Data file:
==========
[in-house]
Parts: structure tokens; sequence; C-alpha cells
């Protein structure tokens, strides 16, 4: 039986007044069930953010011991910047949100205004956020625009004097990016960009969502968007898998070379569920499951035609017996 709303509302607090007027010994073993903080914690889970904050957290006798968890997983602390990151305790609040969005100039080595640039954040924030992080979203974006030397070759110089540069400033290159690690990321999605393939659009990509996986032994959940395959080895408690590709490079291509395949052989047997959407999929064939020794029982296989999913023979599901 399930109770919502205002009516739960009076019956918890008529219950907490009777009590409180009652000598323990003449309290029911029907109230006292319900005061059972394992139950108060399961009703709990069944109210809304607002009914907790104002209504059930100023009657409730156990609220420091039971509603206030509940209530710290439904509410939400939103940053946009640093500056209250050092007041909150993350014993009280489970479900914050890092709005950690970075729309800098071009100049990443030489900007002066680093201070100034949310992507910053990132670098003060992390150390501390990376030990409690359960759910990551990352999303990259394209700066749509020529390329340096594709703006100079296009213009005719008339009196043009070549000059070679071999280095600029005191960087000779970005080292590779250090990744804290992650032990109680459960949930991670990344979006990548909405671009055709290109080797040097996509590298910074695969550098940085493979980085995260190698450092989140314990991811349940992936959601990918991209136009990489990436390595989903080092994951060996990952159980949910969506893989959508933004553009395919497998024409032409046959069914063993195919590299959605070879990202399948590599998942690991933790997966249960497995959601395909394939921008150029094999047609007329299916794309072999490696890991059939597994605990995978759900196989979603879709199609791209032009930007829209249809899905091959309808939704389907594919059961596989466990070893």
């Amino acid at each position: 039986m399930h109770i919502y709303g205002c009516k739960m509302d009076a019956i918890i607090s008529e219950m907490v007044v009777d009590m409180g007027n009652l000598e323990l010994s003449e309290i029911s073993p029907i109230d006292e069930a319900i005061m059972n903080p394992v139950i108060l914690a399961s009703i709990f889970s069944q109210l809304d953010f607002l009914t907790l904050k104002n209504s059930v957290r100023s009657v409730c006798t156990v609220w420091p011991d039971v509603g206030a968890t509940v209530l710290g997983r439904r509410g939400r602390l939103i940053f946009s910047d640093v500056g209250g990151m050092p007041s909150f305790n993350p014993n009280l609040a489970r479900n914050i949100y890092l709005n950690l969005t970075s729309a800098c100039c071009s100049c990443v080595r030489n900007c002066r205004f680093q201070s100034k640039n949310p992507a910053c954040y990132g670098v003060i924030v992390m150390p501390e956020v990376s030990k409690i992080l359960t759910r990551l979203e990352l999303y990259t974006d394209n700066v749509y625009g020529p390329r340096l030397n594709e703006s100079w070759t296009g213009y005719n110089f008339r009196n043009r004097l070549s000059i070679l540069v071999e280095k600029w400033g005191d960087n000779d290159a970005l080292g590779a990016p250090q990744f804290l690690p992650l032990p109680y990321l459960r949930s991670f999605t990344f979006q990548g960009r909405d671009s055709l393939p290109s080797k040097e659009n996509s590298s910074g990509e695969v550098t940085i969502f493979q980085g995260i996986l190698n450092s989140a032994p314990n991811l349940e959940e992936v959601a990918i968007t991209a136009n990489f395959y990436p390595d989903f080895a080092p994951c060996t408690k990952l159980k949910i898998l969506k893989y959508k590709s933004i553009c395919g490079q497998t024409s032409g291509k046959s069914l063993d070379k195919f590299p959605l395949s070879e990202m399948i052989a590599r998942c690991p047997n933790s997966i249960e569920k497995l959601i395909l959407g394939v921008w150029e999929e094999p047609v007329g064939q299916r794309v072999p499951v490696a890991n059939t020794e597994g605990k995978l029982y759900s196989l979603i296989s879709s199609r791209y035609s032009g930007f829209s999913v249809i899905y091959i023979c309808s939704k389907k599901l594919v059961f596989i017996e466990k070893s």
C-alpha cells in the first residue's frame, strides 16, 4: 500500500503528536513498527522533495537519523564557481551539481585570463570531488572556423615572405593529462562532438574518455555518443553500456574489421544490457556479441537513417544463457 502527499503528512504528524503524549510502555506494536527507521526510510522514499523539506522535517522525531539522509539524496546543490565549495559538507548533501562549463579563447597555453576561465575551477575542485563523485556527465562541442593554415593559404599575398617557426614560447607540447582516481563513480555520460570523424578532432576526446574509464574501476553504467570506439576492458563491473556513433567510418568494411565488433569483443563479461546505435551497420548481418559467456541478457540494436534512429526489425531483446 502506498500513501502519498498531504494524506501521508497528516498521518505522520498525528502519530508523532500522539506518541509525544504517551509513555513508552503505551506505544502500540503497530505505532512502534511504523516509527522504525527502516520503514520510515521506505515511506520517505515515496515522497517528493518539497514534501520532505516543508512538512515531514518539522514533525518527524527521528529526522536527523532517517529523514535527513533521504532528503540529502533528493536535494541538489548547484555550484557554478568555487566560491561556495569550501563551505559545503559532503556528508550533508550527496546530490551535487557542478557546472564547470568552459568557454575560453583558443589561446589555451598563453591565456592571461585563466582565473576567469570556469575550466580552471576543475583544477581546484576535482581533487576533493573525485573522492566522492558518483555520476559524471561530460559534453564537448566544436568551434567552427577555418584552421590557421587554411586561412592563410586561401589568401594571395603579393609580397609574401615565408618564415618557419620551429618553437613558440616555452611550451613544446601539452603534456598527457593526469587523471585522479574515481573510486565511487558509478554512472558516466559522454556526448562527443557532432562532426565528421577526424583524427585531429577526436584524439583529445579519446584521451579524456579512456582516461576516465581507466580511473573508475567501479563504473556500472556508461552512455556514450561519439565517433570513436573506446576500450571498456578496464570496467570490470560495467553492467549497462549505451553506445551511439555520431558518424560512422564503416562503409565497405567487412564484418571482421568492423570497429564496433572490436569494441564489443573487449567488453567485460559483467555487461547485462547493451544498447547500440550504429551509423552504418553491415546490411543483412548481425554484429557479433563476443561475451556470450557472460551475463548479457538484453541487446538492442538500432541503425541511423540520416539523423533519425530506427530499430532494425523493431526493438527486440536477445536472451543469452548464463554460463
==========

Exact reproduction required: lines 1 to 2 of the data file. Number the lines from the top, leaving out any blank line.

[in-house]
Parts: structure tokens; sequence; C-alpha cells